Two lucky Upper East Side high school students recently had the experience of a lifetime: attending the second inauguration of President Obama. Lucy Featherston, 14, and Sidney Roubin, 15, are both ninth-graders at Hewitt, an all-girls’ private school on East 75th Street.
“The moment my mom told me we had tickets, I said, ‘We have to go!’” Sidney said. “It’s a once-in-a-lifetime experience.”
The two girls had very different inauguration experiences. Sidney got tickets from a family friend and attended with her mother; while Lucy, who had gone to the 2008 inauguration, did not have tickets. She went anyway, and stood with her family amid the throng of enthusiastic Americans near the Capitol.
“It was really cool to look behind me and see thousands of people watching the same thing,” Lucy said.
But it was also pretty frustrating, she conceded, because the Jumbotron malfunctioned and she was not able to see the president’s speech.
Her friend Sidney, on the other hand, felt fortunate and elated because her inauguration tickets included exclusive passes to a candlelight reception at the National Building Museum. There, she got to see the president and vice president somewhat up close and personal.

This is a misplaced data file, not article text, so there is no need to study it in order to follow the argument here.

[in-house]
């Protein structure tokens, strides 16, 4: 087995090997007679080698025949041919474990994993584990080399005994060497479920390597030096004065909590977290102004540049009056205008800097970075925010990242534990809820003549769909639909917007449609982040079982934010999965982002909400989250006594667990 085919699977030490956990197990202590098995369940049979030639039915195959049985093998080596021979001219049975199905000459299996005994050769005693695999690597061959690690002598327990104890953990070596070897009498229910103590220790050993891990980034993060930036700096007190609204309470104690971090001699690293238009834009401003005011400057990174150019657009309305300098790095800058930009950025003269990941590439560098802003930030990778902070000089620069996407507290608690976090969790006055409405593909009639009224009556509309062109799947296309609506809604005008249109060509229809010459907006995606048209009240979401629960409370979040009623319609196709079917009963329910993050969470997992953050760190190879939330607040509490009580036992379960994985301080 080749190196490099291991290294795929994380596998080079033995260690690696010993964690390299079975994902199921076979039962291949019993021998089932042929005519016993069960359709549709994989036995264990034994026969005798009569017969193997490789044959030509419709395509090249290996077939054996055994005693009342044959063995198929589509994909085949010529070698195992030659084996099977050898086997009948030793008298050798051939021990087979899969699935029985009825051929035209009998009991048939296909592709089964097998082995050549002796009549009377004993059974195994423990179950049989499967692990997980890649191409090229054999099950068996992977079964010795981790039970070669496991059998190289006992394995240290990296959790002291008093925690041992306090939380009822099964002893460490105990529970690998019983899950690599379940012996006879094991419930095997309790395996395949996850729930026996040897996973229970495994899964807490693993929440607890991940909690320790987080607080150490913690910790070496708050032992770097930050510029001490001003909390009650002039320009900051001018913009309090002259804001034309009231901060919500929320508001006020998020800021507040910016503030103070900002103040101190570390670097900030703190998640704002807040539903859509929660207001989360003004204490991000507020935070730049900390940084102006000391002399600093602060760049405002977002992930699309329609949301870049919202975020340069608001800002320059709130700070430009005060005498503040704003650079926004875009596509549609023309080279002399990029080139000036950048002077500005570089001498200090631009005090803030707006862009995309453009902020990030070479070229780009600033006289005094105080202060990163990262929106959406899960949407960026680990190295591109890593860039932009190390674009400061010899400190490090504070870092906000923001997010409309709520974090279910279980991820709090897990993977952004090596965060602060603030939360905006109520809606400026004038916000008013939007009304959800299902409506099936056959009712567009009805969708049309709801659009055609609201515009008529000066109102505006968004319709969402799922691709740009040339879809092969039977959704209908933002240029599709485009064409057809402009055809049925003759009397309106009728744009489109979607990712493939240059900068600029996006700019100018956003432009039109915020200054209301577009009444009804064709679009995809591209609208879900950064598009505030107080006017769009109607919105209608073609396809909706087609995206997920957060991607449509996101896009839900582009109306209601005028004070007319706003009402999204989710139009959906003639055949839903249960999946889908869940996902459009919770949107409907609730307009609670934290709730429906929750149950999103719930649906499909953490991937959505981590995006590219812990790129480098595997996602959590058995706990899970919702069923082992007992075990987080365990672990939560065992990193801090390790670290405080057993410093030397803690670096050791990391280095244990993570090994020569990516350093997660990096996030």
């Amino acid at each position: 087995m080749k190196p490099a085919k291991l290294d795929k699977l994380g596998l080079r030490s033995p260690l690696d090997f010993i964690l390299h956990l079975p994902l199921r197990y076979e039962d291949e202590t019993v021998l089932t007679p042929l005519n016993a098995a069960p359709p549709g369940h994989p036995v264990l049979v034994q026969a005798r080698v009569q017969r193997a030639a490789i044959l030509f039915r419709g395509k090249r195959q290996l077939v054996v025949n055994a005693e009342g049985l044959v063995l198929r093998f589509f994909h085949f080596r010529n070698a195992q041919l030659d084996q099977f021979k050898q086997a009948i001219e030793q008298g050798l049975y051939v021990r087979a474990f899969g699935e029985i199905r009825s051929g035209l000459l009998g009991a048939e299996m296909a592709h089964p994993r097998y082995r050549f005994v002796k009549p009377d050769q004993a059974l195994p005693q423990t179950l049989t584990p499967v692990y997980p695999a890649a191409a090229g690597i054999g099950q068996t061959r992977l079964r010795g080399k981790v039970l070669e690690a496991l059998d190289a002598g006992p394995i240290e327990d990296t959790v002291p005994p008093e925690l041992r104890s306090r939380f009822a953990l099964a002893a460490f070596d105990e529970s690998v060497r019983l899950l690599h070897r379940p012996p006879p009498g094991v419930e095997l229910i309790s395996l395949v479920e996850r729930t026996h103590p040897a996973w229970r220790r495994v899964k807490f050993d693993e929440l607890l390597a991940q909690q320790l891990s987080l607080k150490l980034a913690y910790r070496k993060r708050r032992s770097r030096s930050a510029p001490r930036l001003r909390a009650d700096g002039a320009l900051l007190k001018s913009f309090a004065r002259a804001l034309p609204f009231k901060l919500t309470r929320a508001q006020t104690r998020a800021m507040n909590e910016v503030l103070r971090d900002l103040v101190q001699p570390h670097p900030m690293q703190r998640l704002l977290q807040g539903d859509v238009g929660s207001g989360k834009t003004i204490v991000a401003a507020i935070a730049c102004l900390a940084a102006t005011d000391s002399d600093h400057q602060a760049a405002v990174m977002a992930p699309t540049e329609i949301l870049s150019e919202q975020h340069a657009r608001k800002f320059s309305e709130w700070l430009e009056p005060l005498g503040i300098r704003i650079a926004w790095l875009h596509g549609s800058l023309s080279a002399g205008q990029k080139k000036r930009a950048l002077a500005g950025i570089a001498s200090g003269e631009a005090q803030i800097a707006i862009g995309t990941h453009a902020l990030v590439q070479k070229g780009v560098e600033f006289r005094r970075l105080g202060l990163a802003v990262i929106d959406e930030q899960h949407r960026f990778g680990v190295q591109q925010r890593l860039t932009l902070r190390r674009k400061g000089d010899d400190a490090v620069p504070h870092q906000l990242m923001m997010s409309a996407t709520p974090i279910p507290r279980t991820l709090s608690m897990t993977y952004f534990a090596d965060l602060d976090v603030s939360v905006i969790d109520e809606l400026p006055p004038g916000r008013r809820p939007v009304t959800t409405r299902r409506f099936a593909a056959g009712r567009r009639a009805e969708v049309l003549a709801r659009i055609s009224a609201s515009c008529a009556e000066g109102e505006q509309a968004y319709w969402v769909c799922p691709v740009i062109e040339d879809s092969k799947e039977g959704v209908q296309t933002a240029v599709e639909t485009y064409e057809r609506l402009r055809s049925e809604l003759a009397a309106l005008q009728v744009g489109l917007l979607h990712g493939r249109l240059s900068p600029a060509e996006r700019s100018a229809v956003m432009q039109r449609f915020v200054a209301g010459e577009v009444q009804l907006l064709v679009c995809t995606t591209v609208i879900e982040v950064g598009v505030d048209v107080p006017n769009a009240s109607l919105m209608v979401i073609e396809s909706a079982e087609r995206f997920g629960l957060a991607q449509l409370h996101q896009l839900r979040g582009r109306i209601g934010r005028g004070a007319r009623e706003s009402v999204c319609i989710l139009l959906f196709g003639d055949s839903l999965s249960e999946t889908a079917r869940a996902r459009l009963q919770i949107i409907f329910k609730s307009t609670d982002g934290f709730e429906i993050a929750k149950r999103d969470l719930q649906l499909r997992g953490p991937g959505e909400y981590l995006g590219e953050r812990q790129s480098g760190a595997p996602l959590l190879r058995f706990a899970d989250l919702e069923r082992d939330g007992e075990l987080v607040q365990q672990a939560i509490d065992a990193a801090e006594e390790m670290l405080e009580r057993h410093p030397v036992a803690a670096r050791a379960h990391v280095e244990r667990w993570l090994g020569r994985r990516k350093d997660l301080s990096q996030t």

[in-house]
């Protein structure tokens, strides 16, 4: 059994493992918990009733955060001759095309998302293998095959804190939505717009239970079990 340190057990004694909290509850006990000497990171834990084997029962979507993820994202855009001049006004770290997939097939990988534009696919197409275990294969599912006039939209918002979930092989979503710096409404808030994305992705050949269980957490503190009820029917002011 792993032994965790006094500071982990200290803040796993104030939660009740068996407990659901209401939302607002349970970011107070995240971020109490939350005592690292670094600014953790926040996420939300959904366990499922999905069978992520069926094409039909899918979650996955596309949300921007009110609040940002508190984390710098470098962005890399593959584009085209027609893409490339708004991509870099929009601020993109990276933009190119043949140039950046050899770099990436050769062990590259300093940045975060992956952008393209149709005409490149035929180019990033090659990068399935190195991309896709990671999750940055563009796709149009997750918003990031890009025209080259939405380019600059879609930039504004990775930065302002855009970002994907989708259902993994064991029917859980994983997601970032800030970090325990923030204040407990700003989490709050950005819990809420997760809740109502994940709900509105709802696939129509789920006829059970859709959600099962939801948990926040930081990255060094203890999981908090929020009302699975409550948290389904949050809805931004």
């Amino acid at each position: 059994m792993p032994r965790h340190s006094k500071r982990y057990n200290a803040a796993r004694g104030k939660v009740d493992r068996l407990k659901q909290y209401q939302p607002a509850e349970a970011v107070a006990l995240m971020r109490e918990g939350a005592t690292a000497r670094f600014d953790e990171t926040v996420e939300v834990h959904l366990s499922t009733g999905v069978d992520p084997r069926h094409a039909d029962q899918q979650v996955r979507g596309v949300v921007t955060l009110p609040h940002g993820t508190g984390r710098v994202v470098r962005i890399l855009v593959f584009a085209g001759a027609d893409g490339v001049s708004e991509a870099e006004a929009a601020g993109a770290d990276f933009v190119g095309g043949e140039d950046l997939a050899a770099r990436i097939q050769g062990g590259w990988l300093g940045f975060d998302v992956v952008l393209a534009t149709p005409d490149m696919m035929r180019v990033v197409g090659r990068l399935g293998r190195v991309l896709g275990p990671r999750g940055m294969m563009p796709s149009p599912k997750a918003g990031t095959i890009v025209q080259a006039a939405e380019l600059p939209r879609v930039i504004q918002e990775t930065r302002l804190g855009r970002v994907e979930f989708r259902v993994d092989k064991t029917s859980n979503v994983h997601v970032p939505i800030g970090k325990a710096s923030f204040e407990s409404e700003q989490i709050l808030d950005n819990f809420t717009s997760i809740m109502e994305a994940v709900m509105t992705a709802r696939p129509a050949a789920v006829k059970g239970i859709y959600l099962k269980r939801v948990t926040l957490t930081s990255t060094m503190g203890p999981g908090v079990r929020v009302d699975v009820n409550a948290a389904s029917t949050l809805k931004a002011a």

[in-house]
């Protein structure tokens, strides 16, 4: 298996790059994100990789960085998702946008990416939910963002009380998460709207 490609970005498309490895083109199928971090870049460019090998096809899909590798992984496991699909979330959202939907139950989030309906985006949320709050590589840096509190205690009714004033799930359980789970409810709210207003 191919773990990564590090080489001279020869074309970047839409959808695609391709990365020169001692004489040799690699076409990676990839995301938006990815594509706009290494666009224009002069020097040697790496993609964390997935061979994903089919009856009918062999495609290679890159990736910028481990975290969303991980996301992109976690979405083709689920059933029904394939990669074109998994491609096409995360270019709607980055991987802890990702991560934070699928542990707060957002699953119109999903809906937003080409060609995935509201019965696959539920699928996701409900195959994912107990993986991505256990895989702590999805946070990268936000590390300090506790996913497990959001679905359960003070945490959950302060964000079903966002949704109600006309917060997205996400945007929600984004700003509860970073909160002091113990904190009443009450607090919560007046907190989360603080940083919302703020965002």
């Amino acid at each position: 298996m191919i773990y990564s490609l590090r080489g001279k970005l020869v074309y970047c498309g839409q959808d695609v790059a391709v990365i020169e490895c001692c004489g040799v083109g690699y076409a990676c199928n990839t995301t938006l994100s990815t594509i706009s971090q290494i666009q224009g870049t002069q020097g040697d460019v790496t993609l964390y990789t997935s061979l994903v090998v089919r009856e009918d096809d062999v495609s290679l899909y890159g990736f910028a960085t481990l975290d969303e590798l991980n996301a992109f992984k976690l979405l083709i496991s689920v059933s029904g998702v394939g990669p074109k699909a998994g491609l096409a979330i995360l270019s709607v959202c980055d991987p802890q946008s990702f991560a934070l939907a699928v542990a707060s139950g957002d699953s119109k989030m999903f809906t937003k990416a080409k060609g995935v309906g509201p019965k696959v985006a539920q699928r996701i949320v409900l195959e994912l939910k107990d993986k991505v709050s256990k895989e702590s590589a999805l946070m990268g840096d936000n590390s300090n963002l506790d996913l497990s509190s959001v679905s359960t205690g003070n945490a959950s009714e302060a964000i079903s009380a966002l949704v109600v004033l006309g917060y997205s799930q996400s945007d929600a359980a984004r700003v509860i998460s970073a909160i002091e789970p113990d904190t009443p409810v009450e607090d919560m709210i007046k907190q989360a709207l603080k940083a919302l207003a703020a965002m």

Neither girl actually had the opportunity to meet the president, but they were in awe of being so close to him.
“If I met the president, I really don’t think I’d be able to say anything!” Lucy said.
For both girls though, attending the inauguration was more than just a novelty experience; they are personally interested in many of the most pressing national issues.
“I’m really interested in health care, because my father is a doctor,” Sidney said. “I don’t like seeing people suffer.”
After thinking for a moment, Lucy, the quieter of the two girls, spoke up about her political passion.
“I really want gay marriage to be legalized,” she said.
“Oh yeah!” Sidney chimed in. “Equality for everyone is important too.”
And as two young women in an all-girls’ school, both Lucy and Sidney agreed that first lady Michelle Obama is someone to look up to.
“She’s such a role model!” Sidney gushed. “I want to be just like her.”
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